And that was the start is the name we’ve given to the first CAT Oral History Project podcast, telling the story of the first year of CAT through the voices of the people who were there at the time. The podcast includes the voices of local people who saw this strange group of people arrive in the Dyfi Valley and some of the workers and volunteers who started the work of transforming the disused quarry. Have a listen here.
Dewch draw i un o’n digwyddiadau hanes llafar ym mis Ionawr. Bydd pob digwyddiad yn cynnwys arddangosfeydd, perfformiad sain a chyfle i recordio eich hanner awr eich hun o hanes gydag un o’n gwirfoddolwyr sydd wedi’u hyfforddi ym maes hanes llafar.
Cysylltwch â firstname.lastname@example.org 01654 705978 am fwy o fanylion.
Dydd Iau, Ionawr 17eg 4yh–9yh Caffi’r Chwarel, Machynlleth Bydd bwyd a diod ar gael
Dydd Sadwrn, Ionawr 19eg 11yb–3yp Canolfan Owain Glyndŵr, Machynlleth Bydd lluniaeth ar gael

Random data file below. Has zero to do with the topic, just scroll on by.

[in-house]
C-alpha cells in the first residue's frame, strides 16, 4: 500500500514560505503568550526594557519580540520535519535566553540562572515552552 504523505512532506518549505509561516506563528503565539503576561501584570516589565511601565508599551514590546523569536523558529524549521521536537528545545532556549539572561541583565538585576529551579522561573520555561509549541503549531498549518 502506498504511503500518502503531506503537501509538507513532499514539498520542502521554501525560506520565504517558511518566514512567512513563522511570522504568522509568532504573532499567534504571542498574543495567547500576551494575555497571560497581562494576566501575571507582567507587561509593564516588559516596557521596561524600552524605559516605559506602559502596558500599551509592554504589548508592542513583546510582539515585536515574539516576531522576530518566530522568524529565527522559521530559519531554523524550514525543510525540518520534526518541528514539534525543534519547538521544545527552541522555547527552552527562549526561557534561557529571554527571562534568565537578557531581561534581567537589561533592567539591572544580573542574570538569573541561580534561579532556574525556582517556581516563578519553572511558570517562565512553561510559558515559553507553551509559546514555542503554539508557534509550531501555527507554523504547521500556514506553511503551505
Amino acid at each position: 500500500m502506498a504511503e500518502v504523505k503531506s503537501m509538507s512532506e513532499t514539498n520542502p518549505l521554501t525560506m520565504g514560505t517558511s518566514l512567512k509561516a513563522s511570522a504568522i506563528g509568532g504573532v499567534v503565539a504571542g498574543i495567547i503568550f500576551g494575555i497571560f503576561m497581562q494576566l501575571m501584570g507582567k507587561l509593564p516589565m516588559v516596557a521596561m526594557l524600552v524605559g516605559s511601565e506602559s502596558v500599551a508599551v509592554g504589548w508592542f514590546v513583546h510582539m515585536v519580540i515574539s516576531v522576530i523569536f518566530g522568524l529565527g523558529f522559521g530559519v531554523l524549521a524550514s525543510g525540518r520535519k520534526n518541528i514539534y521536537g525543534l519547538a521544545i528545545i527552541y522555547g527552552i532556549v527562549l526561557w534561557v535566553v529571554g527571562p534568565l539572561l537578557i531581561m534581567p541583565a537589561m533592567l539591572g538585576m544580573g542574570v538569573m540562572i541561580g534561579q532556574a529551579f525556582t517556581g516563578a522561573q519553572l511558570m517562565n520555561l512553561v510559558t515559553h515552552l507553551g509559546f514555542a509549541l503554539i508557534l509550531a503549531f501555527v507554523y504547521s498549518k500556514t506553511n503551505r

Dewch draw unrhyw bryd!
For the past six months I’ve been engaged on an incredibly interesting oral history project about the Centre for Alternative Technology. Next week sees the first fruits of the project launched in Machynlleth, a temporary exhibition and podcast revealing the origins of CAT. Over 15 volunteers and myself have interviewed over 70 people so far, with more to follow, and the process has been absolutely fascinating. This is one of the most interesting things I’ve done in my career, as I’ve personally had the opportunity to interview 30 people. Oral history builds unexpected links between people and provides space for people to have their story heard. This project has revealed many hidden stories about CAT and the people who made it. I’ll post the link to the podcast here next Thursday. Meanwhile check out the details of the events by clicking here and by looking on my news and dates page. I’ll be posting more about the project in the coming months.